Joshua N. Bollar
Honors English 10 Period 4
24 September 2010
In the poem Sir Gawain and the Green Knight by the Pearl Poet, Gawain quests for the chapel of the Green Knight whom he has promised to meet to complete his challenge a year and a day after the New Year. Throughout his journey, Gawain faces challenges, including the test of temptation, the beheading game, and the exchange game, each testing his mind and his moral standards. As a knight of the round table, Gawain is bound to the code of Chivalry, a code of conduct for knights. With the challenges he faces, Gawain employs many tactics to succeed at each. With his strategies, Gawain displays that one can pass any test if they have a focused mind and use the code of chivalry as a guideline, rather than a set of commandments.
After arriving at the castle of the lord Bertilak de Hautdesert, Gawain is welcomed, and the following day, faces the test of temptation of his chivalry and mental prowess through the hostess, Bertilak’s wife. Gawain is requested by the lord to entertain his wife while he, Bertilak is away hunting, and Gawain agrees. Each day they meet, Gawain is tempted by her physically, because he thinks that “her body and her bearing were beyond praise” the first time that he sees her (Part 2. line 944). This description even portrays lust for her from Gawain, because the description of Guenevere, who is supposed to be “without a flaw,” is not as long or as detailed as the description of the hostess (1. 81). However, he maintains a focused mind and is not distracted by her even when “her face and her fair throat freely displayed; / her bosom all but bare, and her back as well,” and he focuses on his journey and on the promise he made (3. 1740-1). During his meetings with her, he uses chivalry as a type of basic guideline, because he attempts to dissuade her from kissing him, but eventually is led into it through courtesy. However, when he does accept these kisses,...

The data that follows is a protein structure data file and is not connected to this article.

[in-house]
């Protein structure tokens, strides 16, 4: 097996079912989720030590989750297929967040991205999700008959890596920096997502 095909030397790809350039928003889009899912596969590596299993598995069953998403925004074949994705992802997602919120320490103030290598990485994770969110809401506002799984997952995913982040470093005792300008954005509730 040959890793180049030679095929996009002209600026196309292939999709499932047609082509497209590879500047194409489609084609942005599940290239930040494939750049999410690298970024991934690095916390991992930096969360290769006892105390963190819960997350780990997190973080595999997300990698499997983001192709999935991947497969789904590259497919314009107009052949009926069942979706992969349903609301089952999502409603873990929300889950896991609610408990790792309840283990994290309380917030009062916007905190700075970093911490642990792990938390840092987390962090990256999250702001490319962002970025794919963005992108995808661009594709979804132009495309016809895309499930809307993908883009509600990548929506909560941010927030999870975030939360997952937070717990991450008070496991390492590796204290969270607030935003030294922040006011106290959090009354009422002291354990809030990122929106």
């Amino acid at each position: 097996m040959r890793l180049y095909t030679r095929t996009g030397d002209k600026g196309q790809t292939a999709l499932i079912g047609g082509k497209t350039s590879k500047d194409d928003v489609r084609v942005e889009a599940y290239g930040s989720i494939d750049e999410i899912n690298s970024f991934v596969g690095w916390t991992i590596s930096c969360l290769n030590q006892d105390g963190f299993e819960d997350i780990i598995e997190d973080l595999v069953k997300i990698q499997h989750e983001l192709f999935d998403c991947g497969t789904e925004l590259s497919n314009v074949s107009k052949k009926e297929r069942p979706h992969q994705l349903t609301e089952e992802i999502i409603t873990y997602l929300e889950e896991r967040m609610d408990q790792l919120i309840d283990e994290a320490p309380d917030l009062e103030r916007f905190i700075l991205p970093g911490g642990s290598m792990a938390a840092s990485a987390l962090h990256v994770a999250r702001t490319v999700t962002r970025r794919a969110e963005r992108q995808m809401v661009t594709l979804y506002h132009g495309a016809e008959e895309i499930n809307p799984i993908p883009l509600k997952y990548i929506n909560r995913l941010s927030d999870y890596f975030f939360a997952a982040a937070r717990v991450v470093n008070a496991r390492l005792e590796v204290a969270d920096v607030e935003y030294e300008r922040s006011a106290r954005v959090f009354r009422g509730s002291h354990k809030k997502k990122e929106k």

Please join StudyMode to read the full document